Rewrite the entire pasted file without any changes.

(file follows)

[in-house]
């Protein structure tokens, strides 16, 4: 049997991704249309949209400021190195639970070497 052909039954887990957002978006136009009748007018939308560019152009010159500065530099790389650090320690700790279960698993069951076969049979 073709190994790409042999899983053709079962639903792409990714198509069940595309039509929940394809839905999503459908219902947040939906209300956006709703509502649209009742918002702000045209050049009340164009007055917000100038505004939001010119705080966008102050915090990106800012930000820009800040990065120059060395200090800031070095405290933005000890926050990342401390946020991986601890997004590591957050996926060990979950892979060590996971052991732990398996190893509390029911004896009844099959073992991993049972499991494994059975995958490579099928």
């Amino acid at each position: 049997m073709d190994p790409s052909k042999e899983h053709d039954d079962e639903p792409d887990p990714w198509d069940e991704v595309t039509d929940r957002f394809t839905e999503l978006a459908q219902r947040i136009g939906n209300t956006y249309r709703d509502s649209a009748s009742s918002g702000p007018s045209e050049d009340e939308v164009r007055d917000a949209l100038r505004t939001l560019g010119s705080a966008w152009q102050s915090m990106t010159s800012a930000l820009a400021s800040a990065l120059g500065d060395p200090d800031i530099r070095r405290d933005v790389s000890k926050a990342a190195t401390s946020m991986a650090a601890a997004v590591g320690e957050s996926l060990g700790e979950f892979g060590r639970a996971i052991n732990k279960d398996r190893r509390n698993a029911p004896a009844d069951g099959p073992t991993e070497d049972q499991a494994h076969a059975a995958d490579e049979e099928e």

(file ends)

[in-house]
């Protein structure tokens, strides 16, 4: 049997991704249309949209400021190195639970070497 052909039954887990957002978006136009009748007018939308560019152009010159500065530099790389650090320690700790279960698993069951076969049979 073709190994790409042999899983053709079962639903792409990714198509069940595309039509929940394809839905999503459908219902947040939906209300956006709703509502649209009742918002702000045209050049009340164009007055917000100038505004939001010119705080966008102050915090990106800012930000820009800040990065120059060395200090800031070095405290933005000890926050990342401390946020991986601890997004590591957050996926060990979950892979060590996971052991732990398996190893509390029911004896009844099959073992991993049972499991494994059975995958490579099928």
């Amino acid at each position: 049997m073709d190994p790409s052909k042999e899983h053709d039954d079962e639903p792409d887990p990714w198509d069940e991704v595309t039509d929940r957002f394809t839905e999503l978006a459908q219902r947040i136009g939906n209300t956006y249309r709703d509502s649209a009748s009742s918002g702000p007018s045209e050049d009340e939308v164009r007055d917000a949209l100038r505004t939001l560019g010119s705080a966008w152009q102050s915090m990106t010159s800012a930000l820009a400021s800040a990065l120059g500065d060395p200090d800031i530099r070095r405290d933005v790389s000890k926050a990342a190195t401390s946020m991986a650090a601890a997004v590591g320690e957050s996926l060990g700790e979950f892979g060590r639970a996971i052991n732990k279960d398996r190893r509390n698993a029911p004896a009844d069951g099959p073992t991993e070497d049972q499991a494994h076969a059975a995958d490579e049979e099928e």